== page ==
In rememberance of our lovely Jayne today. R.I.P. 47 years ago today
The story centers on pin-up vixens vs. bloodthirsty zombies, and is set in post-apocalyptic Hollywood. Imagine a wickedly saucy by invitation-only stage show and posh private peeps in which your every fantasy can come true, fulfilled by the likes of luscious ladies imitating the sex goddesses of yore: Bettie Page, Jayne Mansfield, and Suzie Wong.
Along with classic burlesque strip-teases and curio acts – a ventriloquist, a magician, and a whip-dancer – you are in for the night of your life at the Fetish Factory. That is, until your life is at stake when the apocalypse strikes! Once mild-mannered men become bloodthirsty zombies and it’s up to the girls to defend themselves by any means – even if that means turning their bullet bras, garter belts and spike-heels into deadly weapons.
Director Staci Layne’s mother is pin-up model Buni Bacon, who was friends with Bettie Page and Jayne Mansfield.
The Sunset Strip, 1964: Julian Wasser, a young photographer on assignment for Life magazine, brings Zubin Mehta, the director of the Los Angeles Philharmonic, to the Whisky à Go-Go, a brand-new nightclub. “I thought he’d get a kick out of it,” Wasser said recently, flipping through a box of old prints in his apartment in West L.A. “He hated it: ‘Ach, my ears.’ ” Wasser, on the other hand, was the proverbial pig in mud. Everywhere he looked there were stars, unguarded and un-self-conscious, enjoying a golden moment in a golden town. Wasser snapped a picture of the actress Jayne Mansfield in a tight spaghetti-strap dress doing the Jerk with a civilian in a blazer. “His father was a billionaire who owned cemeteries in Florida,” Wasser confided. The photograph is featured in The Way We Were: The Photography of Julian Wasser (Damiani), a collection of Wasser’s Hollywood candids, which just came out. Three years after the picture was taken, Mansfield was killed in a car accident in Louisiana. Wasser still sees the cemetery heir in the lobbies of five-star Paris hotels during Fashion Week.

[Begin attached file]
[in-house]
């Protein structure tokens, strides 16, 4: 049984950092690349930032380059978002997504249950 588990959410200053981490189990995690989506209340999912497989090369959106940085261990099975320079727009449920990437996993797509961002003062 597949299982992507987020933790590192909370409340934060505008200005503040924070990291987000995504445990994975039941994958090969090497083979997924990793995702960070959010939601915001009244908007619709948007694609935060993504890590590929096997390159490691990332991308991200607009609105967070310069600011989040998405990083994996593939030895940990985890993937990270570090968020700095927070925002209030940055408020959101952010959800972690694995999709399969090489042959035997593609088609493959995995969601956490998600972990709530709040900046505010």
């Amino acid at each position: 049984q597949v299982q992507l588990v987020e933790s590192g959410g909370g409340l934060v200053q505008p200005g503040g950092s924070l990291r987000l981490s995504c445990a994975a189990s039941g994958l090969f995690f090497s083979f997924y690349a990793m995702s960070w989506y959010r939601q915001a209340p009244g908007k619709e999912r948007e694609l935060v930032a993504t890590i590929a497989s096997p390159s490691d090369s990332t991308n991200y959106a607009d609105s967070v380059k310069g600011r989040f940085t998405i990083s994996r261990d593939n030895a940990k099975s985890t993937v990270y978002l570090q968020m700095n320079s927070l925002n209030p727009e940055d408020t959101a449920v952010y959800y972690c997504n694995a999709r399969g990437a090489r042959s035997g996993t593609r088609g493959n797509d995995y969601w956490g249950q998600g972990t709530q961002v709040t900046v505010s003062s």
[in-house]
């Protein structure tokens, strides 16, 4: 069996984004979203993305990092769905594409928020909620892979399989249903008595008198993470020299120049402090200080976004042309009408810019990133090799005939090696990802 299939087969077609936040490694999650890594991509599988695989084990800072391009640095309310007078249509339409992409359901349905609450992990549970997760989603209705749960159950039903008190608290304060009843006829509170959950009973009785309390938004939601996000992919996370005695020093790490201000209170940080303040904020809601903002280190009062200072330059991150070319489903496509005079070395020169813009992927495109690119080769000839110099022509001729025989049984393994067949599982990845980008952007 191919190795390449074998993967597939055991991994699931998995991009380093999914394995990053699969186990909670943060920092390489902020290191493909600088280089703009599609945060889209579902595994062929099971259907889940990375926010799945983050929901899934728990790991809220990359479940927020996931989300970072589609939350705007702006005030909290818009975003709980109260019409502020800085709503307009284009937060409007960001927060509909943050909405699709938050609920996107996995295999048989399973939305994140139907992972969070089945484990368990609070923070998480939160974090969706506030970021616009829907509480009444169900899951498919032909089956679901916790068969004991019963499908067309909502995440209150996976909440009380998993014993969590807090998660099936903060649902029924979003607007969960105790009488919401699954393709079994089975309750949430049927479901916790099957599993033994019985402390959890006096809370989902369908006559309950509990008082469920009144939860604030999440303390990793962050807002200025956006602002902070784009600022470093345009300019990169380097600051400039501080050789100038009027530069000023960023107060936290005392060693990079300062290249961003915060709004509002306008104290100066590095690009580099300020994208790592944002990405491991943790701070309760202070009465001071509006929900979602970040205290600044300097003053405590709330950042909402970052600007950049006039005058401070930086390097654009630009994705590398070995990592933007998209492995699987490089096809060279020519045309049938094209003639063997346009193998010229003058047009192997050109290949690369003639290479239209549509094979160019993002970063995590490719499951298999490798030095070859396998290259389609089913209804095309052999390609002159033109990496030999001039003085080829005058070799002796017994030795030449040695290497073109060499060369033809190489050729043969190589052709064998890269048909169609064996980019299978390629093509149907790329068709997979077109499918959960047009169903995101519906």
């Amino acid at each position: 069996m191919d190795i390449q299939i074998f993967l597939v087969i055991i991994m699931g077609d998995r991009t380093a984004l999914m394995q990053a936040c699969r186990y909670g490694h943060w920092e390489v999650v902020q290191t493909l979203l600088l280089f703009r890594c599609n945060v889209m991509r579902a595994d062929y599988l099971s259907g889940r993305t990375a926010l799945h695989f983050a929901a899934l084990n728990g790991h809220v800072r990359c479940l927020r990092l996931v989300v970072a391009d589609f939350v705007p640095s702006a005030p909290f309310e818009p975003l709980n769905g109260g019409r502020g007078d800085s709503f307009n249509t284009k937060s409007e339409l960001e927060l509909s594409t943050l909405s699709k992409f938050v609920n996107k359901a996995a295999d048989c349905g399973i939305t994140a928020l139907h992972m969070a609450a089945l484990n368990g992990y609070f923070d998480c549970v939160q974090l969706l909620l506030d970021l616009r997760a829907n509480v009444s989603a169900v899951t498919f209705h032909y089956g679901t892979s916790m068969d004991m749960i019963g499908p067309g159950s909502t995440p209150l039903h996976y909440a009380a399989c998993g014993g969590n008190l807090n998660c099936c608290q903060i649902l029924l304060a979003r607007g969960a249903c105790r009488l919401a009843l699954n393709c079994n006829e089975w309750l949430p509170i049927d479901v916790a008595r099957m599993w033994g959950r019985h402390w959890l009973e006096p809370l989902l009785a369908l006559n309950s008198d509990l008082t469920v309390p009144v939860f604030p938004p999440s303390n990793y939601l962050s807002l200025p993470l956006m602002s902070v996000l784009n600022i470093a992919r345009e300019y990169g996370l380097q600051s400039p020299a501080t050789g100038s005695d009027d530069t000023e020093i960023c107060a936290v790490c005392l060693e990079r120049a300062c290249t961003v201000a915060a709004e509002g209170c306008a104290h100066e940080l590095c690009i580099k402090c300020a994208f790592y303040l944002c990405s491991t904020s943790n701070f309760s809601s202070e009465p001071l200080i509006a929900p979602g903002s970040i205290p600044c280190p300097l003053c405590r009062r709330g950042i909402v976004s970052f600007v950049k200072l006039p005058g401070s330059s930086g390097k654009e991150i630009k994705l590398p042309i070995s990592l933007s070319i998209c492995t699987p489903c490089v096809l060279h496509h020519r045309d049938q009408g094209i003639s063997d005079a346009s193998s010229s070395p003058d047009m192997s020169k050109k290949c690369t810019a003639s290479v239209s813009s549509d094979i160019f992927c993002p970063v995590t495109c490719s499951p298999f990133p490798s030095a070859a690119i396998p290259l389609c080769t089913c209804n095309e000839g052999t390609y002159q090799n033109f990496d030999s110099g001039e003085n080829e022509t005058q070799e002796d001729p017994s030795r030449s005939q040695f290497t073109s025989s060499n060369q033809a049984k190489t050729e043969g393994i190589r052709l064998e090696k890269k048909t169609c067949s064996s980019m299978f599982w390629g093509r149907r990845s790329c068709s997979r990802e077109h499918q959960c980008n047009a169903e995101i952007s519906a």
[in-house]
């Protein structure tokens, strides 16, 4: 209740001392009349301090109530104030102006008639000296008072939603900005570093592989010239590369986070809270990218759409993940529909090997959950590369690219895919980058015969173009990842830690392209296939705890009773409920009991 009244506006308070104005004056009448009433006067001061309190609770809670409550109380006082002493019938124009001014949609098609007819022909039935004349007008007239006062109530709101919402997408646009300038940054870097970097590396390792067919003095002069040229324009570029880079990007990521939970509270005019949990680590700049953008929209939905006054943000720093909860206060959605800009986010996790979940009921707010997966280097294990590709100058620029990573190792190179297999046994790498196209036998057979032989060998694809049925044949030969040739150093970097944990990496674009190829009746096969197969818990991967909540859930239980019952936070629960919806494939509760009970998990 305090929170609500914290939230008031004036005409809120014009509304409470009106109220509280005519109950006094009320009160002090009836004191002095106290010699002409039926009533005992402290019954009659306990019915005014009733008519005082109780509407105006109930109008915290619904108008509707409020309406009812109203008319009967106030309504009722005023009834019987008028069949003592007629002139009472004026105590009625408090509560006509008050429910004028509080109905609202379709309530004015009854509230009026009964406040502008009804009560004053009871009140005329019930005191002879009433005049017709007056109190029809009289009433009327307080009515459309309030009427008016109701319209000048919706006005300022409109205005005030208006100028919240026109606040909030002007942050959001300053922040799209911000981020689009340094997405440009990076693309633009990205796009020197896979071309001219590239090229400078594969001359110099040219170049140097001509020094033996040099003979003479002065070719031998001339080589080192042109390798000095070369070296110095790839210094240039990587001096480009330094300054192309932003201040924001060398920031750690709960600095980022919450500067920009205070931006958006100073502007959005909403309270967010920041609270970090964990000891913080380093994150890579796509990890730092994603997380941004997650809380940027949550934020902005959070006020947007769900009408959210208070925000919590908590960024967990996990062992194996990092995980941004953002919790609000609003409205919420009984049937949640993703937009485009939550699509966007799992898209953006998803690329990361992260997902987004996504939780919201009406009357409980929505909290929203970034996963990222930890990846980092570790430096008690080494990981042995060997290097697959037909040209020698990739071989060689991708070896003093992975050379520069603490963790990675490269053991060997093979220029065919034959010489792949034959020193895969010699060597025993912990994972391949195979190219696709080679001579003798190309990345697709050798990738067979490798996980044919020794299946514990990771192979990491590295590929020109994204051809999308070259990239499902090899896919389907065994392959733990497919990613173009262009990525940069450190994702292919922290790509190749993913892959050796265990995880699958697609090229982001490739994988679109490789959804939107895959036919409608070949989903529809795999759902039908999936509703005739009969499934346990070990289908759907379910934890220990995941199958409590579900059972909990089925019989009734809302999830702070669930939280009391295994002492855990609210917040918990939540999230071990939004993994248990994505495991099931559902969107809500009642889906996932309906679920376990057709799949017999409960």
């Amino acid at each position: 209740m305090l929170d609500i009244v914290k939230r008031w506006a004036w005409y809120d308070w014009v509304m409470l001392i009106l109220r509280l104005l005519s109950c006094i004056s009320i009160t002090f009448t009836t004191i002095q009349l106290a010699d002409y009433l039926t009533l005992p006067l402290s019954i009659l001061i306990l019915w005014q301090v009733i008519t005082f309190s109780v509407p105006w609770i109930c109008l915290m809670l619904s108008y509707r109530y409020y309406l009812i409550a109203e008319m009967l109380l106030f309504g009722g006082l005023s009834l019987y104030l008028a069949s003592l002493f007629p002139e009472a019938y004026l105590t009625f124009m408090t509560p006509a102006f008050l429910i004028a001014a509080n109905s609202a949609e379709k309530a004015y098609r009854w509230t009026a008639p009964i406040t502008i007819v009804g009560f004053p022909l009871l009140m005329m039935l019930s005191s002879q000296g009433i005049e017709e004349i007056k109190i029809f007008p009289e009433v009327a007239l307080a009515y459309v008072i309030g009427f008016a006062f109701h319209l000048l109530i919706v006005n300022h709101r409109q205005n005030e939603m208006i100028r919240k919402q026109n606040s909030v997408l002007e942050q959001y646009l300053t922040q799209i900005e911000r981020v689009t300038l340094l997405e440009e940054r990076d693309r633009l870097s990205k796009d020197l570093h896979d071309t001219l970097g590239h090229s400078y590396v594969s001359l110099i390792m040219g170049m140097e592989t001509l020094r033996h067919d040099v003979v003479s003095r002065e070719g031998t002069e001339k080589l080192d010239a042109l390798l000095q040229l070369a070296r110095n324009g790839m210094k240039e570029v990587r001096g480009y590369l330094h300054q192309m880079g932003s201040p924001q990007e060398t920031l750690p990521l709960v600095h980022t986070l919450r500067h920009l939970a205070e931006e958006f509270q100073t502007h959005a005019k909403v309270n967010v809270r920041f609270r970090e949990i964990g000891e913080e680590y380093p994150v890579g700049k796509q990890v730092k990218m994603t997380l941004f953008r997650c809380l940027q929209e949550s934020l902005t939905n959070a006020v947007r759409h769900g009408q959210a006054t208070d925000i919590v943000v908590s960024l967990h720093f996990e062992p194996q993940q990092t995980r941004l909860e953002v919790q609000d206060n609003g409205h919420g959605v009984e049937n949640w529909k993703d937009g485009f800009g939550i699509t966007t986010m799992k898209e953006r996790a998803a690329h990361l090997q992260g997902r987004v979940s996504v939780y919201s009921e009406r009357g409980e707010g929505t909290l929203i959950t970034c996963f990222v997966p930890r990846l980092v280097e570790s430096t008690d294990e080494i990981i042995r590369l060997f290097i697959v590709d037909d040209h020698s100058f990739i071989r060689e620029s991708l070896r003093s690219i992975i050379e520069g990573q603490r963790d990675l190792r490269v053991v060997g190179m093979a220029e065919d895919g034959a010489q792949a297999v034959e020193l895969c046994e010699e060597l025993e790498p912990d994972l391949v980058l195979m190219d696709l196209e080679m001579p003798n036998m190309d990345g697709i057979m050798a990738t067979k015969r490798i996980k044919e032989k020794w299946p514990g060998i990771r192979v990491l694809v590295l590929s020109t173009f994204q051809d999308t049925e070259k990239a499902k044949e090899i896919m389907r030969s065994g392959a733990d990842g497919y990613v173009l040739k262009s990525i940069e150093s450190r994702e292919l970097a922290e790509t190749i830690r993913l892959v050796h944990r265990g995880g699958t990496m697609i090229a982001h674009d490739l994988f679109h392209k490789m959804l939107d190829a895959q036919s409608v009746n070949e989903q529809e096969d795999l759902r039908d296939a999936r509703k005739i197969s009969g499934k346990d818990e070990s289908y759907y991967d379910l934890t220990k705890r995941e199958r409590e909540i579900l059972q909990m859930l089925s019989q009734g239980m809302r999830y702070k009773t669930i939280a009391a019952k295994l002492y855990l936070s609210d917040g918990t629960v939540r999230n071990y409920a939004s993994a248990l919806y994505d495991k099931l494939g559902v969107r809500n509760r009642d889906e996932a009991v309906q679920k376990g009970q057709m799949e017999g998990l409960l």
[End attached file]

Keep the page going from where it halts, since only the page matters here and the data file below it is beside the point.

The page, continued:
Peter Gowland (April 3, 1916 – March 17, 2010) was a famous American glamour photographer and actor. He was known for designing and building his own studio equipment and was active professionally for six decades.
Gowland shot more than 1,000 magazine covers, mostly glamour shots of female models but also portraits of celebrities including Rock Hudson and Robert Wagner.
Mr. Gowland’s early subjects included Ann-Margret, Joey Heatherton, Yvette Mimieux and Julie Newmar. He was among the first to photograph Jayne Mansfield, who sent thank you notes after photo sessions. At Will Rogers State Beach, one of his favorite locales, he shot Joan Collins and a young Raquel Welch. As his fame grew, he photographed established stars like Deborah Kerr and Rhonda Fleming.
His covers included Rolling Stone, Playboy, and Modern Photography. He invented elite cameras and equipment that he used to shoot pinups and magazine covers. In the late 1950s, Gowland also invented the twin-lens Gowlandflex camera, which used 4-by-5 inch film for high-quality pictures. The camera has since been used by such photographers as Annie Leibovitz and Yousuf Karsh.